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How Should a Marriage Companion be Selected?

Next to your salvation, your choice of a wife or husband is the most important decision you will ever make in your life. Marriage can be one of life’s most wonderful blessings, but it can be an endless nightmare to those who have chosen carelessly.

(1) As in all other areas of our life, God will guide us to the right mate as we trust Him and submit to His will (Prov. 3:5). A believer should seek to marry another believer, not merely one who professes to be a Christian, but whose life also demonstrates long-term stable, Christian behavior.

(2) Do not be led by your emotions. Infatuation is often mistaken for love. Real love is not something you “fall” into. It’s something you commit yourself to, and sacrifice yourself for.

(3) Never marry anyone on the mere basis of their appearance, sexual appeal, or material things. Only shallow, foolish people do that. Choose a marriage companion on the basis of what’s inside their heart, not what’s on the outside.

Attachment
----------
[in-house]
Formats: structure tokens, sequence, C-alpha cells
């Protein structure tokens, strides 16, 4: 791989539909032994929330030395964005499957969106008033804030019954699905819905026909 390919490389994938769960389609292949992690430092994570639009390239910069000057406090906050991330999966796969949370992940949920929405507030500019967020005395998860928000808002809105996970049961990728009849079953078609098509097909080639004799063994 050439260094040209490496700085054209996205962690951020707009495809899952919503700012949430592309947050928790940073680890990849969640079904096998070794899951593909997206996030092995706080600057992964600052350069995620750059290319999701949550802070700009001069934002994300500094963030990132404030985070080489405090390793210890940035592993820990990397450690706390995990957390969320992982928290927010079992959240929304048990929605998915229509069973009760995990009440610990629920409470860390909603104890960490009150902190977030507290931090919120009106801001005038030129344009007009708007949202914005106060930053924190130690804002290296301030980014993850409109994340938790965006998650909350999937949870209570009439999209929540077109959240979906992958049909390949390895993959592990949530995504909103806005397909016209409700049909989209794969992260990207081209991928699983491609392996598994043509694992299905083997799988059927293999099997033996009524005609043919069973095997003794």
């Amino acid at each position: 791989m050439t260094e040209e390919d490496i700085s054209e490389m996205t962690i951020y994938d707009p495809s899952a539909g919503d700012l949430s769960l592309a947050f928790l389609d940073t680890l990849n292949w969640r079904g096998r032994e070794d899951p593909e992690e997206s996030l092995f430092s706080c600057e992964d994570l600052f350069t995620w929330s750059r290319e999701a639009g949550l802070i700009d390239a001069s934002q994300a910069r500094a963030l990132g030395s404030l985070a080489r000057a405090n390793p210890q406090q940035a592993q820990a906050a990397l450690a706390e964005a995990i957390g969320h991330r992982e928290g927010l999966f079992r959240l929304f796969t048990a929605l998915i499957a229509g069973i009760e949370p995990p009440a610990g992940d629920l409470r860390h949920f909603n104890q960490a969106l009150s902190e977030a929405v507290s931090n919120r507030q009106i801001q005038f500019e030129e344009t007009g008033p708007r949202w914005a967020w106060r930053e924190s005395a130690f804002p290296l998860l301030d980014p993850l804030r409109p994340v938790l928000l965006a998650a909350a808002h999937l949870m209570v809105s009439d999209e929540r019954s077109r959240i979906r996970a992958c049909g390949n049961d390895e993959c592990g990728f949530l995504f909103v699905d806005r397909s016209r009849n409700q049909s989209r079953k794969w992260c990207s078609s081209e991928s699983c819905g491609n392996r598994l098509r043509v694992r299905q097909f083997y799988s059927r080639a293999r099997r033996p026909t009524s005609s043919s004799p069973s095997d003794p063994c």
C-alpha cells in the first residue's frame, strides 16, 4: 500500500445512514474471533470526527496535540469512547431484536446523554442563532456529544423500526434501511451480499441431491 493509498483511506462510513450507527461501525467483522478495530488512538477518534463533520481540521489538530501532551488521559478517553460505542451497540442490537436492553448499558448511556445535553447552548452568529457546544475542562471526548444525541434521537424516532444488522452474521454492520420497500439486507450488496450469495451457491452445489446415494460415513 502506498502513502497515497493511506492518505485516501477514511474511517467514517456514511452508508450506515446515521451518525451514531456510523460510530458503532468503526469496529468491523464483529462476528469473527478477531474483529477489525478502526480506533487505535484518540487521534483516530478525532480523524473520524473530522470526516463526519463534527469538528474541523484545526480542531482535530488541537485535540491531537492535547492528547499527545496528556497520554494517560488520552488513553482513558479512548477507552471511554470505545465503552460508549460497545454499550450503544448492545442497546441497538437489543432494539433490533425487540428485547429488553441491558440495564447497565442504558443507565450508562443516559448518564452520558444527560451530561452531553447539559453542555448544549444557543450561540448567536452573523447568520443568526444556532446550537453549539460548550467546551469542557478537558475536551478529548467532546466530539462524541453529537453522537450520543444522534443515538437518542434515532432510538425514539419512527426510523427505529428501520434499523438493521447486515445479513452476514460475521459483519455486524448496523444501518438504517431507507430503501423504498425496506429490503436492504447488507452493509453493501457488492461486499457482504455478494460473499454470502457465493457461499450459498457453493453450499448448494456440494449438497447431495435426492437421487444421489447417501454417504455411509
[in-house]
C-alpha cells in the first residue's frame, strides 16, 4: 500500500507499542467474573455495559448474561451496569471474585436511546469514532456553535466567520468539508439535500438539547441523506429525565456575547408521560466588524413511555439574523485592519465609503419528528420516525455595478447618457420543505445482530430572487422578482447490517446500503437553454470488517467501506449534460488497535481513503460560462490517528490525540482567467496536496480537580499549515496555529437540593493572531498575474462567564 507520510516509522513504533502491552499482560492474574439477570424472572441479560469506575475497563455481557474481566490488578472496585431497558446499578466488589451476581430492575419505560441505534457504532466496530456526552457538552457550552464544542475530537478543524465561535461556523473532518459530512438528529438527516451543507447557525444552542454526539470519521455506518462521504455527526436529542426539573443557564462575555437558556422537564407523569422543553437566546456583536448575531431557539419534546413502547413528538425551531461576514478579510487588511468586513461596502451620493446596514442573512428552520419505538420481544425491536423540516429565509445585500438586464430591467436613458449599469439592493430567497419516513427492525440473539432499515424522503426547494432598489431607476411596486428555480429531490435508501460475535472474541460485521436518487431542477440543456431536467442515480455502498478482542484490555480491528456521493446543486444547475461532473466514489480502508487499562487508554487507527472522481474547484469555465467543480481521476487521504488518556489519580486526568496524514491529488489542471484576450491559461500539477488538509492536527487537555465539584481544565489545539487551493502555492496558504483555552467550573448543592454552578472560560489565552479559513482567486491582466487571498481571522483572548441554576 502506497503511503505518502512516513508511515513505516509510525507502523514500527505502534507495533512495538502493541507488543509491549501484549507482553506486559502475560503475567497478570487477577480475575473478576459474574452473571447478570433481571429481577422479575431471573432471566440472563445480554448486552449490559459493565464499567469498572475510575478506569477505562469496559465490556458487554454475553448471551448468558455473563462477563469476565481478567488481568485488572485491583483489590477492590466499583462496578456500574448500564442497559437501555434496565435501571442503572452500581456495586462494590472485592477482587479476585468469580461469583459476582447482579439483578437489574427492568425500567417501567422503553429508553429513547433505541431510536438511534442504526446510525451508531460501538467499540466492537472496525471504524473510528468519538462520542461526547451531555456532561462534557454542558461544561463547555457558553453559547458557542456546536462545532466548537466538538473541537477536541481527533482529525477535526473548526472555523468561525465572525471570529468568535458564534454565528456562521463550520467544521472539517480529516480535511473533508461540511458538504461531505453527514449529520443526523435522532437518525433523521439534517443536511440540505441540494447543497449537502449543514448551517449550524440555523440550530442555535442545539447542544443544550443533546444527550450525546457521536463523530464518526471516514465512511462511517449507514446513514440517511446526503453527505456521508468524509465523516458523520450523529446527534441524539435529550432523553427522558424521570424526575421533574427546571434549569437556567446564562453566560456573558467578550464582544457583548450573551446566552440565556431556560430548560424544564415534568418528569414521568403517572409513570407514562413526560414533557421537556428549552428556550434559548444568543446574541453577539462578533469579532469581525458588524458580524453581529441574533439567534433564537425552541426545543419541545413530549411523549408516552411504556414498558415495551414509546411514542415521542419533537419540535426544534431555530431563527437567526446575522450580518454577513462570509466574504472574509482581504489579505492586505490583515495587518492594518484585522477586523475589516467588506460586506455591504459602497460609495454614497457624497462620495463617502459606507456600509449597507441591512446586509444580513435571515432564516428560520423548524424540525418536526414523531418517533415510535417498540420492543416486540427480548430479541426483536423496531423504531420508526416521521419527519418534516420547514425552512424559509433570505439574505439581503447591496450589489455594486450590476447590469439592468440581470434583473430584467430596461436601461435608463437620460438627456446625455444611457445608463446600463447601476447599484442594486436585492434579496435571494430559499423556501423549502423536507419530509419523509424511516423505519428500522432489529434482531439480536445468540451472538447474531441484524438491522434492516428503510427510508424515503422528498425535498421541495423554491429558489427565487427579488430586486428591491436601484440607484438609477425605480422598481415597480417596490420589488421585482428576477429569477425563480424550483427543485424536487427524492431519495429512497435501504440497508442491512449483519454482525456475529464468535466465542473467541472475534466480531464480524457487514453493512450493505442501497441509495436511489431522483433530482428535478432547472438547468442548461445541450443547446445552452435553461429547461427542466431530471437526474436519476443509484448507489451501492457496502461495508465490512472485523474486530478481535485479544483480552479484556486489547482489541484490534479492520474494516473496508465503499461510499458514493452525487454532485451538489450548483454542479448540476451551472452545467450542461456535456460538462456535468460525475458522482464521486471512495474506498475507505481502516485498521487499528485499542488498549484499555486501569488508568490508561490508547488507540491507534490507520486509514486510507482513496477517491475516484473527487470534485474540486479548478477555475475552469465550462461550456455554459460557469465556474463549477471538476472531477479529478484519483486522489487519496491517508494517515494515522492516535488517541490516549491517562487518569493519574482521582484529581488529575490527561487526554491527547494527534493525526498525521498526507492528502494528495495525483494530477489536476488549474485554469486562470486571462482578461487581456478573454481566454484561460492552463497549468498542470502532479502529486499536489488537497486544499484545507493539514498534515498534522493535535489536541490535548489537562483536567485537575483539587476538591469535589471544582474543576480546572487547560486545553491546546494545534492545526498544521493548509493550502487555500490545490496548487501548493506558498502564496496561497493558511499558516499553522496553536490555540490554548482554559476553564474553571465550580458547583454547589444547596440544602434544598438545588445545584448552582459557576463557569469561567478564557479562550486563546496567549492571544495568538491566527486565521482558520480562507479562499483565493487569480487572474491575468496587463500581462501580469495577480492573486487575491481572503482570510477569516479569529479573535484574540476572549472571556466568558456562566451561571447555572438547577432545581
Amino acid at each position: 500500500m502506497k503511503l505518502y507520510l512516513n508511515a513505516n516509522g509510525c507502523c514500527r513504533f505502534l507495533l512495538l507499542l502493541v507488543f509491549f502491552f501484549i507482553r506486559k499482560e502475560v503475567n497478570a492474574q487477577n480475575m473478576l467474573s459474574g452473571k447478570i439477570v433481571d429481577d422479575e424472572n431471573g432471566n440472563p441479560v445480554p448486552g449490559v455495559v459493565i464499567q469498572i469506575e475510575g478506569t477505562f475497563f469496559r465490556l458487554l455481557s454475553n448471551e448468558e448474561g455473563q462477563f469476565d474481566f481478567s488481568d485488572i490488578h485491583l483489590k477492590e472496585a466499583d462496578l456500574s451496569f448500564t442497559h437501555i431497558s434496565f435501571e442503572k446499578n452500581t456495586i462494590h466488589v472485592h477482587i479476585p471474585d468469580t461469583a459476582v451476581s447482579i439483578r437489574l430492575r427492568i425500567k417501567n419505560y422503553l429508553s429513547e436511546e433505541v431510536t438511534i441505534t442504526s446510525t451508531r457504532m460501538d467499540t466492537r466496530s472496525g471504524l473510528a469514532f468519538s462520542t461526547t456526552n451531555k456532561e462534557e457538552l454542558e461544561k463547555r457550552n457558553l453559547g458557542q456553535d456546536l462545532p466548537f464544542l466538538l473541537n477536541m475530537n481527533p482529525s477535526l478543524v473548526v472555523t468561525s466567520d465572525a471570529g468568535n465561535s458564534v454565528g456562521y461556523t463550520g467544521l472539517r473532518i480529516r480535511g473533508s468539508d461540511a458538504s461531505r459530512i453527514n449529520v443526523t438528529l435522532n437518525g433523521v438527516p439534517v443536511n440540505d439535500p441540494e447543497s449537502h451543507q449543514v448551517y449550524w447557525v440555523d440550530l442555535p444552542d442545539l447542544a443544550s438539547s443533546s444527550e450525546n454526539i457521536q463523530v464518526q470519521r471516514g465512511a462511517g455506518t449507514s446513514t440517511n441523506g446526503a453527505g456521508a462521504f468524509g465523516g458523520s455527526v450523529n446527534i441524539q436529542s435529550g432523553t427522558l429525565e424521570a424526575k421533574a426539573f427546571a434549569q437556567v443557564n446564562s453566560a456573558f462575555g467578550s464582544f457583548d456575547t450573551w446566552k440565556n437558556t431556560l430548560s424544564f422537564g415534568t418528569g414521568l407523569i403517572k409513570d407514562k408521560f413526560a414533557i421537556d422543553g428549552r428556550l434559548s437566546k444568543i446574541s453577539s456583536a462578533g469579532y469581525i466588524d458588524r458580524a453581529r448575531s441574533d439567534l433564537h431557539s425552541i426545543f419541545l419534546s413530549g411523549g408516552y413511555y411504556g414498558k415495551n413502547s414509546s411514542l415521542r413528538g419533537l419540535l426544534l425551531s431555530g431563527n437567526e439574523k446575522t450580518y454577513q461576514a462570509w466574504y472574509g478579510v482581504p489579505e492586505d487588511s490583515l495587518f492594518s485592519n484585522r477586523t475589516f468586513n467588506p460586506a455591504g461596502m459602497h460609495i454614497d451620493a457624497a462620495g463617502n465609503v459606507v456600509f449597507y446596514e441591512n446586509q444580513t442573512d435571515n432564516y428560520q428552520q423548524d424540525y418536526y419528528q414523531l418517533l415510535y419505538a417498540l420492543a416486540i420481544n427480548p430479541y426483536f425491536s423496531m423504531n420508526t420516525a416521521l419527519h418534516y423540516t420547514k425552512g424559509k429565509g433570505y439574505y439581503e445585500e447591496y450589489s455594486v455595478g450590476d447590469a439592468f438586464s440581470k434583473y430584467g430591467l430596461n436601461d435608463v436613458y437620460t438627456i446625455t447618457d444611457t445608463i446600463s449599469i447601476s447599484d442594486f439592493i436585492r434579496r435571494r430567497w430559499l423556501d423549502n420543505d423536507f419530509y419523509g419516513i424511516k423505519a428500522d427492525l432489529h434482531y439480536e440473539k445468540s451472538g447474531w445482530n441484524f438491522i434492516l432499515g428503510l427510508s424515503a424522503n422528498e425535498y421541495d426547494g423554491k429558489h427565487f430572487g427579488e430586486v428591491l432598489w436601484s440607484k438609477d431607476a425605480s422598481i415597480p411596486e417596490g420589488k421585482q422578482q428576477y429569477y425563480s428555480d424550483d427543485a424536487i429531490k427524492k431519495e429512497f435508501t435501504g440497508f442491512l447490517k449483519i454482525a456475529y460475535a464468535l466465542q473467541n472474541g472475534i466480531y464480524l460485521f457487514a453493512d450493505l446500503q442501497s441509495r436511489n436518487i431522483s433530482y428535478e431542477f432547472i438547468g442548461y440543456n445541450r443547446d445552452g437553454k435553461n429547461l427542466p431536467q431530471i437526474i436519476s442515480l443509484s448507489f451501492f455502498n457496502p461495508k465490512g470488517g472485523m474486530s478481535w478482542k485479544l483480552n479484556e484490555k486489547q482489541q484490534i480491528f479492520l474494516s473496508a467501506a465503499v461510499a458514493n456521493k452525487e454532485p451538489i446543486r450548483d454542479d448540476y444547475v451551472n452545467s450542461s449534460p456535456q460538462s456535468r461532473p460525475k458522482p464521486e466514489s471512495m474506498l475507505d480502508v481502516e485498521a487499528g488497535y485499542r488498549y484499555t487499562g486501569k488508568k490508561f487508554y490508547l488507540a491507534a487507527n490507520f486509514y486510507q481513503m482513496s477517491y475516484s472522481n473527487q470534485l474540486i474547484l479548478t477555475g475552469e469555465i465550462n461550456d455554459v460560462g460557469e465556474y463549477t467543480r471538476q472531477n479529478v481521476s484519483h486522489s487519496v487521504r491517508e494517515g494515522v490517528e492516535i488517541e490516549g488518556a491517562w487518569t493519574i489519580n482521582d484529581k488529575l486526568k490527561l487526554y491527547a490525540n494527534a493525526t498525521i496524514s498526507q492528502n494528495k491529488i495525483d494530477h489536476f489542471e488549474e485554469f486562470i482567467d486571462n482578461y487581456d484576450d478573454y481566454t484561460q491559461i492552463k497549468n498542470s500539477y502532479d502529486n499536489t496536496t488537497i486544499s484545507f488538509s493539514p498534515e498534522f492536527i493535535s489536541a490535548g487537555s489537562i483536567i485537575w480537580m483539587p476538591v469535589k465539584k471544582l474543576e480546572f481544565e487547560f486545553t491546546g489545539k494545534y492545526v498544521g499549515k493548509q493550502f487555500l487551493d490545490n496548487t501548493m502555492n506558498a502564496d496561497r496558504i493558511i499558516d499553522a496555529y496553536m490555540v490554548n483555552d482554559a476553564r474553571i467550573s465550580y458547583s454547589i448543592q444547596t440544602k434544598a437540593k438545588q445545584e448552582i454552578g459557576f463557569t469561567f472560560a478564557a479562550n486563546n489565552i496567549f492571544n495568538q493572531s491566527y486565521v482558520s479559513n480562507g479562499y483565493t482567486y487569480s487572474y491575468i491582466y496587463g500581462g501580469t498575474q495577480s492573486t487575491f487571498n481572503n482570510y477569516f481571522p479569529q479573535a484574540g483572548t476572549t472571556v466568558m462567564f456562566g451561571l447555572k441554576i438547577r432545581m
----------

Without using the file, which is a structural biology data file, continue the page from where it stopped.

(4) The Bible teaches us to count the cost of all our decisions before we make them. “For which of you, intending to build a tower, does not sit down first and count the cost, whether he has enough to finish it?” (Luke 14:28). Since marriage is supposed to last a lifetime (1 Cor. 7:39), we should carefully weigh the cost. Marriage is a sacred covenant between you, your spouse and with God. It will be a lifetime of give-and-take, sharing, and compromising. Are you willing to make these sacrifices for your mate? Remember, marriage is intended to endure, whether better or worse, “til death do you part.”

(5) A good marriage requires that Christ be the center. If He is not the center of your relationship with your companion prior to marriage, He’ll not likely be the center of your marriage later.

(6) Short-term engagements are not a good idea. Get to know a person over a period of time. A year of friendship should be a minimum before anyone even considers marriage.

(7) Never marry anyone on the basis that they’ll change after marriage. Bad habits often become worse, not better. People are usually “already” on their “best” behavior before marriage. 

(8) Watch and observe how your prospective mate treats their parents. Generally, the way a son treats his mother, is how he’ll treat his wife — the way a daughter treats her father, is how she’ll treat her husband. 

(9) Do not enter into marriage without the preparation of premarital counseling from a pastor or qualified marriage counselor.

 

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